EarPods Live Product Shoot (Working to a Brief 4)

In this live show, Karl takes on the brief for our fourth ‘Working to a brief’ assignment as he photographs a pair of EarPods with rim lighting.

As part of this demonstration, Karl shows two different lighting setups that could have been used to create the image — one with studio lights and one with speedlights.

Starting with his studio lighting setup, Karl demonstrates how to create rim lighting and fill lighting for the product using no more than three studio lights.

During the shoot, you’ll see how to create gradient lighting and control the thickness and gradient of this, how to create black backgrounds for product shots, and how to achieve sufficient depth of field using focus stacking. Karl also shares some simple product photography tips that can be used to add that professional touch to your images.

Following on from the shoot, Karl also shows the technique for focus stacking and the post-production process required to finish off the shot before finishing the show with the speedlight setup.

Using speedlights, Karl shows how the same quality of image could have been achieved without studio lights and shows a comparison between the results from the two setups.

In this class:

  • How to photograph EarPods
  • Rim lighting for product photography
  • Creating black backgrounds for product shots
  • How to focus stack images
  • Retouching techniques for product photography
  • Rim lighting using speedlights

If you missed this photography brief assignment, you can view the full brief here and watch the review here. Alternatively, a collection of all our past briefs can be found here. For future brief announcements please check our live show schedule.

If you have any questions about this show please post in the comment section below.

Small product photography using speedlites

Final earphones product shot captured using speedlights.


  1. hi how have you done the gradient on the earphones? I don’t see any scrim. The little piece of paper has done the gradient? I have done this with the Magic Mouse but it has no gradient…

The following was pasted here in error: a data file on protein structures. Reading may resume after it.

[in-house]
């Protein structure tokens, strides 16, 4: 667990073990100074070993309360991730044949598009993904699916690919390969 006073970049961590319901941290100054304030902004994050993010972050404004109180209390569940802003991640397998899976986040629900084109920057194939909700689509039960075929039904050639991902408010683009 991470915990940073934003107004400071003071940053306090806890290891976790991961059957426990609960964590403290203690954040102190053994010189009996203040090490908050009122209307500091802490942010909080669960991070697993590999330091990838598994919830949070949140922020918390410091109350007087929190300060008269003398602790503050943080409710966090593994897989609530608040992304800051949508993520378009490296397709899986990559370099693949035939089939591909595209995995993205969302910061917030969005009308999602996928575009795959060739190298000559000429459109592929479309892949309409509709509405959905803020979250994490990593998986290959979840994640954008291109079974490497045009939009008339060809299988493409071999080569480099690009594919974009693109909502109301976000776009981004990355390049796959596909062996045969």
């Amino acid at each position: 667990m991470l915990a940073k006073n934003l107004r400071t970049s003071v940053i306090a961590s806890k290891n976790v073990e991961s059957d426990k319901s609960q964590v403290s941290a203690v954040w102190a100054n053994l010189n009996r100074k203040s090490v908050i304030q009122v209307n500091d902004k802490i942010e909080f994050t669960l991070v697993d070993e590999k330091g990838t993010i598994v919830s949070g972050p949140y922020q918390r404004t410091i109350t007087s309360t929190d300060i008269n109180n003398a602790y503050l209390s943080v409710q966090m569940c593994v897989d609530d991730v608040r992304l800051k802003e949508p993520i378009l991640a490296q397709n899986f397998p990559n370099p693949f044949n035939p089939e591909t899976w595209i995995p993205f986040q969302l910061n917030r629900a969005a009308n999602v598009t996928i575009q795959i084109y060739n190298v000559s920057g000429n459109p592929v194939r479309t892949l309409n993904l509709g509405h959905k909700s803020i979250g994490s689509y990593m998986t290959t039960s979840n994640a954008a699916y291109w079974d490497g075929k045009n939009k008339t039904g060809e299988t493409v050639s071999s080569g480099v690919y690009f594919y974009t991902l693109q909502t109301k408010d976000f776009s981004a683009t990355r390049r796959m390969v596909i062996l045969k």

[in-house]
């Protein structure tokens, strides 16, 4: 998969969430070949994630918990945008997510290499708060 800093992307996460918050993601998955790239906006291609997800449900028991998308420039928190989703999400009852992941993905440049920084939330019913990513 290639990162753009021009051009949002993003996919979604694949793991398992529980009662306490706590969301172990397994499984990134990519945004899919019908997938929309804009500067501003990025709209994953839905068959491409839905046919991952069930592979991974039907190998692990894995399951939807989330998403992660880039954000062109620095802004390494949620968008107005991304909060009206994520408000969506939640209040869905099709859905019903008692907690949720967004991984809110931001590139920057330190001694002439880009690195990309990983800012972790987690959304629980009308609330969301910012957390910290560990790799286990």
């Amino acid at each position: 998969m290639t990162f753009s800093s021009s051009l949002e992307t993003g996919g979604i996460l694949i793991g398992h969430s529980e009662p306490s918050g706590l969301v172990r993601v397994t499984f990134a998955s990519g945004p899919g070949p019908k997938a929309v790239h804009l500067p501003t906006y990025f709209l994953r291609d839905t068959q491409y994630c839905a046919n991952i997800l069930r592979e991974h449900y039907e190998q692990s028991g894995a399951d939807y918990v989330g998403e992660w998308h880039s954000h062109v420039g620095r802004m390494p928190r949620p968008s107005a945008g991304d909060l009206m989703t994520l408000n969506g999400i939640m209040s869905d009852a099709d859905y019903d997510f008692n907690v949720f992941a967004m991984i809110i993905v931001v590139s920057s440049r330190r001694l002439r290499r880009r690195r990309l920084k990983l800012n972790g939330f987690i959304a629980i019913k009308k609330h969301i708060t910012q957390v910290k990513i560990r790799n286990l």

1. Hi, In this case the light is coming from below the product and hitting the paper that is surrounding/curled around the product. The light on the paper is brighter closer to the table surface and weaker at the top of the paper which is what creates the gradient. You don’t always need a scrim to make a gradient, they can also be created with light onto a white diffused reflector. See our car photography tutorials to see exactly how we create gradients using large white panels and gradient light on those panels.

  2. Hi Karl,

    I enjoy watching this video and I tested it and had similar results, but I have one issue which is with the focus stack, I have both Canon Remote and Helicon Remote, and I have difficulties with the focus stack of both apps. Where do think you my mistake is? I shot the AirPods at around 110-degree angle, ISO 100, F/11, 1/200, and power 3 with Siros 800 S, lens 24-70 Sigma, and the distance between the camera and AirPods is 41 cm away.

    1. Hi Ahmad, it is impossible to say based on this information only as there are so many variables but the science of focus stacking requires the following:
      1. Incremental focus points where the DOF from one shot will overlap the next (this can sometimes mean lots and lots of shots on very small objects)
      2. The product must not move (including the table, floorboards etc)
      3. The camera much not move or shake (better with mirror lock up)
      4. Each exposure should be lit the same.
      If one of these goes wrong the whole thing goes wrong.

      1. Hi Karl, thank you for replying, it seems to me (like you said) that with a 50mm lens I have to shoot lots and lots of shots to get the photo as sharp as possible, but with 100mm macro it’s already pin-sharp even the grills and I took like 3-4 shots, The mirror lockup did the wonder.

        Keep up the great work, can’t wait for your new videos 🙂

        Thank you, Karl.

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